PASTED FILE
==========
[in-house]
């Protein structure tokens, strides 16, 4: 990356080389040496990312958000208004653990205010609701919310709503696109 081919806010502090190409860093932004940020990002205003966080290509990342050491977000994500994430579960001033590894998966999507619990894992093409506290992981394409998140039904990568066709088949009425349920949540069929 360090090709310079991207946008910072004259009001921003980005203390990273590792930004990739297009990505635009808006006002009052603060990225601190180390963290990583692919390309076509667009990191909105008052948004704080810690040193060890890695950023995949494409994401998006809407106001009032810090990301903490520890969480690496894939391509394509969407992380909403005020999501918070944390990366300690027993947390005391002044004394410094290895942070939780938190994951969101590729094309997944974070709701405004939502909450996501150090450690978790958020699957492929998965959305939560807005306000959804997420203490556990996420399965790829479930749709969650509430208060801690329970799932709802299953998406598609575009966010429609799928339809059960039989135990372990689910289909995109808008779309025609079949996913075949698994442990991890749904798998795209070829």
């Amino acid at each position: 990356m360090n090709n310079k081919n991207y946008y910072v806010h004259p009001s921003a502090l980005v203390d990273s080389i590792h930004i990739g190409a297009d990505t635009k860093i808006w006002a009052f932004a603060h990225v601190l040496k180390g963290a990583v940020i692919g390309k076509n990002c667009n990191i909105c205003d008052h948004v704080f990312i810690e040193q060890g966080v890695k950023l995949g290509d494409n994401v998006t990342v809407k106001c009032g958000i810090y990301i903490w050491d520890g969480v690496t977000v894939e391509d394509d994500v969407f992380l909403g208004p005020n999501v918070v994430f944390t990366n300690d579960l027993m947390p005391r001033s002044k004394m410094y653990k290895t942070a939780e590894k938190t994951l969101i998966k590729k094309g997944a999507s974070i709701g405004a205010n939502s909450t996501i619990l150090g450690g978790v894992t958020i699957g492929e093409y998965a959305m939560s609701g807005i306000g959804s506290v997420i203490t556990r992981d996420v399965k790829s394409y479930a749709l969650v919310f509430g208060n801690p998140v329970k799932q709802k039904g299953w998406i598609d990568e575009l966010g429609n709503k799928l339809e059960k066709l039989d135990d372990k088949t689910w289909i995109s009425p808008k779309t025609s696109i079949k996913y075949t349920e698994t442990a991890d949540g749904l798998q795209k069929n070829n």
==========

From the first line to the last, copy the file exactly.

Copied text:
[in-house]
């Protein structure tokens, strides 16, 4: 990356080389040496990312958000208004653990205010609701919310709503696109 081919806010502090190409860093932004940020990002205003966080290509990342050491977000994500994430579960001033590894998966999507619990894992093409506290992981394409998140039904990568066709088949009425349920949540069929 360090090709310079991207946008910072004259009001921003980005203390990273590792930004990739297009990505635009808006006002009052603060990225601190180390963290990583692919390309076509667009990191909105008052948004704080810690040193060890890695950023995949494409994401998006809407106001009032810090990301903490520890969480690496894939391509394509969407992380909403005020999501918070944390990366300690027993947390005391002044004394410094290895942070939780938190994951969101590729094309997944974070709701405004939502909450996501150090450690978790958020699957492929998965959305939560807005306000959804997420203490556990996420399965790829479930749709969650509430208060801690329970799932709802299953998406598609575009966010429609799928339809059960039989135990372990689910289909995109808008779309025609079949996913075949698994442990991890749904798998795209070829």
């Amino acid at each position: 990356m360090n090709n310079k081919n991207y946008y910072v806010h004259p009001s921003a502090l980005v203390d990273s080389i590792h930004i990739g190409a297009d990505t635009k860093i808006w006002a009052f932004a603060h990225v601190l040496k180390g963290a990583v940020i692919g390309k076509n990002c667009n990191i909105c205003d008052h948004v704080f990312i810690e040193q060890g966080v890695k950023l995949g290509d494409n994401v998006t990342v809407k106001c009032g958000i810090y990301i903490w050491d520890g969480v690496t977000v894939e391509d394509d994500v969407f992380l909403g208004p005020n999501v918070v994430f944390t990366n300690d579960l027993m947390p005391r001033s002044k004394m410094y653990k290895t942070a939780e590894k938190t994951l969101i998966k590729k094309g997944a999507s974070i709701g405004a205010n939502s909450t996501i619990l150090g450690g978790v894992t958020i699957g492929e093409y998965a959305m939560s609701g807005i306000g959804s506290v997420i203490t556990r992981d996420v399965k790829s394409y479930a749709l969650v919310f509430g208060n801690p998140v329970k799932q709802k039904g299953w998406i598609d990568e575009l966010g429609n709503k799928l339809e059960k066709l039989d135990d372990k088949t689910w289909i995109s009425p808008k779309t025609s696109i079949k996913y075949t349920e698994t442990a991890d949540g749904l798998q795209k069929n070829n």